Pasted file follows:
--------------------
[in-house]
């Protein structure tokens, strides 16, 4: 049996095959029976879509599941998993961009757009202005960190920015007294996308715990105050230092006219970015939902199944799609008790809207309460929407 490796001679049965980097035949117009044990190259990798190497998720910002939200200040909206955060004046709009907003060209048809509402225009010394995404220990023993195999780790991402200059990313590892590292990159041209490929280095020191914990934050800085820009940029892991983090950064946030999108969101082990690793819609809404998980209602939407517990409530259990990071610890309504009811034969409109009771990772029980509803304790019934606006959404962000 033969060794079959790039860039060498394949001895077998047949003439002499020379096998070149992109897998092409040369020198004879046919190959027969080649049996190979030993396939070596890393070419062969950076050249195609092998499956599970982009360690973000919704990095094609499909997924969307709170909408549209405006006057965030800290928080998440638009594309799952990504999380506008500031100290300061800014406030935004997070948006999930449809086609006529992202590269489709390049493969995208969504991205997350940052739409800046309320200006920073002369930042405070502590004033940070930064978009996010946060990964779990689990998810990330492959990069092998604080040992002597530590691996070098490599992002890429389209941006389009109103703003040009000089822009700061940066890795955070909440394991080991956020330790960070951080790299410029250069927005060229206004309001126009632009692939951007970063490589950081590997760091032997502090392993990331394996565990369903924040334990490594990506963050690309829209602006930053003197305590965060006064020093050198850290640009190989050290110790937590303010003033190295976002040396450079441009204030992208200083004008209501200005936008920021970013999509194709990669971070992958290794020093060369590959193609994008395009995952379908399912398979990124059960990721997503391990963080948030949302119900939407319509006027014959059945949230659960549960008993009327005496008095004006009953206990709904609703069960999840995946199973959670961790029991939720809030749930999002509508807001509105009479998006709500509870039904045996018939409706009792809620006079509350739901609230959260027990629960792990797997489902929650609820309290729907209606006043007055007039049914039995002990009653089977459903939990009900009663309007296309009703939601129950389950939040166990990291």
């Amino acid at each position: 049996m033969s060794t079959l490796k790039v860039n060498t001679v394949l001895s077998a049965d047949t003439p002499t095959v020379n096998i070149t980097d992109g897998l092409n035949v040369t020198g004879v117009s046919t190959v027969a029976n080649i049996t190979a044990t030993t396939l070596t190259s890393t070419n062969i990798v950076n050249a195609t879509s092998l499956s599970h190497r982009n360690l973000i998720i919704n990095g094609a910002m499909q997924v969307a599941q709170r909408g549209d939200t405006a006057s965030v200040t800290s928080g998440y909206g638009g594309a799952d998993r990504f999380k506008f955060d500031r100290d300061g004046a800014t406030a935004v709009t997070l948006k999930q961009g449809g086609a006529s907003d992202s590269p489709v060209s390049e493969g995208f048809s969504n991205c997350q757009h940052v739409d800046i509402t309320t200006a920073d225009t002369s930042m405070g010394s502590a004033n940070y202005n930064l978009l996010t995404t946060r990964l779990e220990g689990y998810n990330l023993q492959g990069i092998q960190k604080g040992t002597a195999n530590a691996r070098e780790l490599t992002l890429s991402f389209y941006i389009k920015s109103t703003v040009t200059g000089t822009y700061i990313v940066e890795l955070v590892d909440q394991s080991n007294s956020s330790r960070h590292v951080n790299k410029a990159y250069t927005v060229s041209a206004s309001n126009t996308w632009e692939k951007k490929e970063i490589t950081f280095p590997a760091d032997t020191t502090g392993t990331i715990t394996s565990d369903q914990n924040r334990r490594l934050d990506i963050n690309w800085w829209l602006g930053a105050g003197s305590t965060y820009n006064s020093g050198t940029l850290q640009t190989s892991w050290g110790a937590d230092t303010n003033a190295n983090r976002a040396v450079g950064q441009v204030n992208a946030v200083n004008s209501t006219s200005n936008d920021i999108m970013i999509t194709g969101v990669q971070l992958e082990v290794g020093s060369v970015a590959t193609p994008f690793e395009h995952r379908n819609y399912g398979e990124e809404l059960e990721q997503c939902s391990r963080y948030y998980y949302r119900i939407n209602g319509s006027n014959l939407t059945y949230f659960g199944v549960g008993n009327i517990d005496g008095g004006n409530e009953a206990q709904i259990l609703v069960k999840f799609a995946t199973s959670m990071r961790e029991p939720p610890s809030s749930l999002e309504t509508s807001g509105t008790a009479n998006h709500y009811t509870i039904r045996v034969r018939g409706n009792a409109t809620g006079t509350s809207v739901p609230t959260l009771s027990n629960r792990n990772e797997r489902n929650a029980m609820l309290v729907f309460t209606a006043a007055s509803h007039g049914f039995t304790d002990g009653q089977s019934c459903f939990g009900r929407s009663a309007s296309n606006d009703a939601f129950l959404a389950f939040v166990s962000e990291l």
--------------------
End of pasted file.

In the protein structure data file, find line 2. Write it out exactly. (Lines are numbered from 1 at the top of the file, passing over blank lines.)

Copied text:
């Protein structure tokens, strides 16, 4: 049996095959029976879509599941998993961009757009202005960190920015007294996308715990105050230092006219970015939902199944799609008790809207309460929407 490796001679049965980097035949117009044990190259990798190497998720910002939200200040909206955060004046709009907003060209048809509402225009010394995404220990023993195999780790991402200059990313590892590292990159041209490929280095020191914990934050800085820009940029892991983090950064946030999108969101082990690793819609809404998980209602939407517990409530259990990071610890309504009811034969409109009771990772029980509803304790019934606006959404962000 033969060794079959790039860039060498394949001895077998047949003439002499020379096998070149992109897998092409040369020198004879046919190959027969080649049996190979030993396939070596890393070419062969950076050249195609092998499956599970982009360690973000919704990095094609499909997924969307709170909408549209405006006057965030800290928080998440638009594309799952990504999380506008500031100290300061800014406030935004997070948006999930449809086609006529992202590269489709390049493969995208969504991205997350940052739409800046309320200006920073002369930042405070502590004033940070930064978009996010946060990964779990689990998810990330492959990069092998604080040992002597530590691996070098490599992002890429389209941006389009109103703003040009000089822009700061940066890795955070909440394991080991956020330790960070951080790299410029250069927005060229206004309001126009632009692939951007970063490589950081590997760091032997502090392993990331394996565990369903924040334990490594990506963050690309829209602006930053003197305590965060006064020093050198850290640009190989050290110790937590303010003033190295976002040396450079441009204030992208200083004008209501200005936008920021970013999509194709990669971070992958290794020093060369590959193609994008395009995952379908399912398979990124059960990721997503391990963080948030949302119900939407319509006027014959059945949230659960549960008993009327005496008095004006009953206990709904609703069960999840995946199973959670961790029991939720809030749930999002509508807001509105009479998006709500509870039904045996018939409706009792809620006079509350739901609230959260027990629960792990797997489902929650609820309290729907209606006043007055007039049914039995002990009653089977459903939990009900009663309007296309009703939601129950389950939040166990990291």